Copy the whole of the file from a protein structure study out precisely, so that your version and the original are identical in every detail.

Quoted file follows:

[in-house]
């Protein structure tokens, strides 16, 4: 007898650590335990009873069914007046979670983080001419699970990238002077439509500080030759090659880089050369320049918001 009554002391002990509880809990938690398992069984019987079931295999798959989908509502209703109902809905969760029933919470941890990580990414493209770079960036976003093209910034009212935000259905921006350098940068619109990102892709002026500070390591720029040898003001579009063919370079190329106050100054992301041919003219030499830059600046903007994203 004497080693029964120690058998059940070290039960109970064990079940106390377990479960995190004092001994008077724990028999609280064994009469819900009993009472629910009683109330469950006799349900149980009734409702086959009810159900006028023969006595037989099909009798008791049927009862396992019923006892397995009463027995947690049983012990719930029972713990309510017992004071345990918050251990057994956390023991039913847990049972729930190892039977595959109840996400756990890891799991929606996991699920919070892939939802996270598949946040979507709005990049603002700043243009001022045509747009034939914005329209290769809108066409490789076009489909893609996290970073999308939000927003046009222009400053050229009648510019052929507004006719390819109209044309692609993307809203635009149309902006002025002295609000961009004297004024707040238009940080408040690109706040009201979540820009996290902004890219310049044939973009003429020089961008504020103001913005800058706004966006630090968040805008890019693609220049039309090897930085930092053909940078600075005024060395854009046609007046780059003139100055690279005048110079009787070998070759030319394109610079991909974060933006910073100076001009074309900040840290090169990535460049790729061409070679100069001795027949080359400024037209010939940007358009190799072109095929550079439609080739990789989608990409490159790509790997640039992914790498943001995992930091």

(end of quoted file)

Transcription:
[in-house]
């Protein structure tokens, strides 16, 4: 007898650590335990009873069914007046979670983080001419699970990238002077439509500080030759090659880089050369320049918001 009554002391002990509880809990938690398992069984019987079931295999798959989908509502209703109902809905969760029933919470941890990580990414493209770079960036976003093209910034009212935000259905921006350098940068619109990102892709002026500070390591720029040898003001579009063919370079190329106050100054992301041919003219030499830059600046903007994203 004497080693029964120690058998059940070290039960109970064990079940106390377990479960995190004092001994008077724990028999609280064994009469819900009993009472629910009683109330469950006799349900149980009734409702086959009810159900006028023969006595037989099909009798008791049927009862396992019923006892397995009463027995947690049983012990719930029972713990309510017992004071345990918050251990057994956390023991039913847990049972729930190892039977595959109840996400756990890891799991929606996991699920919070892939939802996270598949946040979507709005990049603002700043243009001022045509747009034939914005329209290769809108066409490789076009489909893609996290970073999308939000927003046009222009400053050229009648510019052929507004006719390819109209044309692609993307809203635009149309902006002025002295609000961009004297004024707040238009940080408040690109706040009201979540820009996290902004890219310049044939973009003429020089961008504020103001913005800058706004966006630090968040805008890019693609220049039309090897930085930092053909940078600075005024060395854009046609007046780059003139100055690279005048110079009787070998070759030319394109610079991909974060933006910073100076001009074309900040840290090169990535460049790729061409070679100069001795027949080359400024037209010939940007358009190799072109095929550079439609080739990789989608990409490159790509790997640039992914790498943001995992930091």